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Two Cheers for the JOBS Act

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For nearly a century local investing has been essentially illegal, and Wall Street has monopolized
all the investment options for the average investor. Thanks to the JOBS Act that President
Barack Obama recently signed into law, local investing in job-creating small businesses is now
legal.

Unfortunately, there has been a tremendous amount of misinformation spread about this Act,
much of it by liberals I usually admire. They should be the people most eagerly embracing this
bill for what it does -- giving people a chance to revive Main Street economies across America.

Jim Hightower, for example, condemns the bill for "deregulating Wall Street." In fact, the
bill spells the end of Wall Street as we know it. It allows the 99% of us who are not wealthy
("unaccredited investors") to put our money in the local businesses we love by removing what
were once impossibly difficult and expensive legal hurdles. Those barriers were so targeted
against small business and small investors that they resulted in almost none of our long-term
savings -- now totaling $30 trillion -- being invested into the local half of our economy. The
JOBS Act ends this misallocation of capital for good.

To me it's ironic, and disappointing, that folks like Hightower, Robert Kuttner, and Eliot Spitzer
were committed to the status quo and to maintaining Wall Street's monopoly on capital. How
could such great thinkers get this issue so wrong? Here are my top five reasons:

First, the critics misunderstand who promoted this bill. Kuttner, for example, blames Obama for
being "always eager to curry favor with Wall Street donors..." Wall Street lobbyists played, at
most a peripheral role, it was small business owners and "makers" like Woody Neiss and Paul
Spinrad who led the charge. Innovative thinkers in the White House, like Doug Rand at the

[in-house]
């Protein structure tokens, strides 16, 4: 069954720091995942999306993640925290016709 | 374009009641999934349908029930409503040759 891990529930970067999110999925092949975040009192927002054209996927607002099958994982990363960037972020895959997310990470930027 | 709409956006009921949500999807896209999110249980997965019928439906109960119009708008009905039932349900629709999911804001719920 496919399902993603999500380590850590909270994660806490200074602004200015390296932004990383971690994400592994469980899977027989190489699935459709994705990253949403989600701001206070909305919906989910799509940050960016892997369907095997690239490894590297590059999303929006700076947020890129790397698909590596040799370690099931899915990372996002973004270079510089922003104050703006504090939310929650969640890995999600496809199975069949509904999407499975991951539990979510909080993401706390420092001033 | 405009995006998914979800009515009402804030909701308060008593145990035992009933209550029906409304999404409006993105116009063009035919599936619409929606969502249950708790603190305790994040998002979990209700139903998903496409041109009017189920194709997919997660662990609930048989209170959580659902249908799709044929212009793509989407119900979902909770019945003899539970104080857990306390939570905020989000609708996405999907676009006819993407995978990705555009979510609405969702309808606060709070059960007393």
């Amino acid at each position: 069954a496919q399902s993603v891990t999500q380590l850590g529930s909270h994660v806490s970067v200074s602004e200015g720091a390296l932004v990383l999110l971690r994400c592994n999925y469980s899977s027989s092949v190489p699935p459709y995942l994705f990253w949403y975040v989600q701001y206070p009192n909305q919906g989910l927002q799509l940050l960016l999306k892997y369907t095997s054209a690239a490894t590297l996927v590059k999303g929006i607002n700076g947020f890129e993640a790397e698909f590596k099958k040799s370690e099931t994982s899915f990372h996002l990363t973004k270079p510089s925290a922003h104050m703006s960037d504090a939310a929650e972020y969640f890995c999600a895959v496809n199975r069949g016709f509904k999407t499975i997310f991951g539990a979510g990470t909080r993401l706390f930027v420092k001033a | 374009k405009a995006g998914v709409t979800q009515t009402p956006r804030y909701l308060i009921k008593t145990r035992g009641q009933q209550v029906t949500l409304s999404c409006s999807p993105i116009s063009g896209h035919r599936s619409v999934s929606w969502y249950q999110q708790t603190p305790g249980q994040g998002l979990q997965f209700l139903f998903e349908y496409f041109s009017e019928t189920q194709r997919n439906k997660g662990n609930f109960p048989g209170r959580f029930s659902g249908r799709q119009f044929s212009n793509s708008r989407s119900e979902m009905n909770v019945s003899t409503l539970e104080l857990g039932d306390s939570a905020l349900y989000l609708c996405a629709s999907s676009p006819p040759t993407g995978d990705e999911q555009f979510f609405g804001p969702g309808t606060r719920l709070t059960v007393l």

Office of Science and Technology Policy, played a pivotal role in shaping the president's views
about entrepreneurship. Non-Wall Street insiders like IndieGogo, a crowdfunding web site, and
the nonprofit Sustainable Economies Law Center, pushed hard as well.

Second, the critics, who are justifiably skeptical of wholesale deregulation, don't like to
concede that any form of regulation has been a failure. But any honest assessment of the history
of securities law would observe that we essentially regulated local finance out of existence
while permitting Bernie Madoffs to operate freely. For decades, the SEC has held annual
meetings where small business owners have urged reforms -- modest deregulations that could
open up capital to small companies, such as allowing small-dollar, local investments to be
exempted from securities filings. The SEC never implemented any of those suggestions -- even a
recommendation that $100 investments be exempted.

Third, the critics have tremendously exagerrated the dangers of fraud. The casual reader of the
liberal critiques might conclude that the sale of fraudulent securities is now legal, and that "boiler
room" operations will be set up to bilk grandma of her life savings. Yet state and federal laws
against securities fraud remain in effect. In fact, the JOBS Act adds a number of new provisions
for preventing fraud, by requiring that crowdfunding offerings only be made through registered